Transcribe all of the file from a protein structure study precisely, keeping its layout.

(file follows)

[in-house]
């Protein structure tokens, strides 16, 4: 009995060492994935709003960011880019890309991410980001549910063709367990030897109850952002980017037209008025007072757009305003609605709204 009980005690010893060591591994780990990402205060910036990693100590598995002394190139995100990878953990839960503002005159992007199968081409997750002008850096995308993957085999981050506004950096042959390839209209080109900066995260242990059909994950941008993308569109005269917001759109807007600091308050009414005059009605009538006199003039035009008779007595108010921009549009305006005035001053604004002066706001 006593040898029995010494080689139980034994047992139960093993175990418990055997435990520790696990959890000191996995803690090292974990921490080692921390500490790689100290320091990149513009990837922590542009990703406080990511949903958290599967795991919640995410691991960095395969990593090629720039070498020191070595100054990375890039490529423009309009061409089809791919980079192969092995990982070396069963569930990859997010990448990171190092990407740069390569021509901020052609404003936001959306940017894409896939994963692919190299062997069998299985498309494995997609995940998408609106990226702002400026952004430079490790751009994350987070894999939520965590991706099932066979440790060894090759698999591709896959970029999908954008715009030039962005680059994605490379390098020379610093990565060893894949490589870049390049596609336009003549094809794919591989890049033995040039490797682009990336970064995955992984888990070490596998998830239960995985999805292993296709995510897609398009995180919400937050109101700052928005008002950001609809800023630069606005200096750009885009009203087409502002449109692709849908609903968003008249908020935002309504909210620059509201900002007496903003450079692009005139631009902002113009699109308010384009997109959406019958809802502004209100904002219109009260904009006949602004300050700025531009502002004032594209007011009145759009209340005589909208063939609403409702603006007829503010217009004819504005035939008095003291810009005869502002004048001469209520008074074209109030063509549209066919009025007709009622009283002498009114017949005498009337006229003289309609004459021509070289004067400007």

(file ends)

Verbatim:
[in-house]
């Protein structure tokens, strides 16, 4: 009995060492994935709003960011880019890309991410980001549910063709367990030897109850952002980017037209008025007072757009305003609605709204 009980005690010893060591591994780990990402205060910036990693100590598995002394190139995100990878953990839960503002005159992007199968081409997750002008850096995308993957085999981050506004950096042959390839209209080109900066995260242990059909994950941008993308569109005269917001759109807007600091308050009414005059009605009538006199003039035009008779007595108010921009549009305006005035001053604004002066706001 006593040898029995010494080689139980034994047992139960093993175990418990055997435990520790696990959890000191996995803690090292974990921490080692921390500490790689100290320091990149513009990837922590542009990703406080990511949903958290599967795991919640995410691991960095395969990593090629720039070498020191070595100054990375890039490529423009309009061409089809791919980079192969092995990982070396069963569930990859997010990448990171190092990407740069390569021509901020052609404003936001959306940017894409896939994963692919190299062997069998299985498309494995997609995940998408609106990226702002400026952004430079490790751009994350987070894999939520965590991706099932066979440790060894090759698999591709896959970029999908954008715009030039962005680059994605490379390098020379610093990565060893894949490589870049390049596609336009003549094809794919591989890049033995040039490797682009990336970064995955992984888990070490596998998830239960995985999805292993296709995510897609398009995180919400937050109101700052928005008002950001609809800023630069606005200096750009885009009203087409502002449109692709849908609903968003008249908020935002309504909210620059509201900002007496903003450079692009005139631009902002113009699109308010384009997109959406019958809802502004209100904002219109009260904009006949602004300050700025531009502002004032594209007011009145759009209340005589909208063939609403409702603006007829503010217009004819504005035939008095003291810009005869502002004048001469209520008074074209109030063509549209066919009025007709009622009283002498009114017949005498009337006229003289309609004459021509070289004067400007």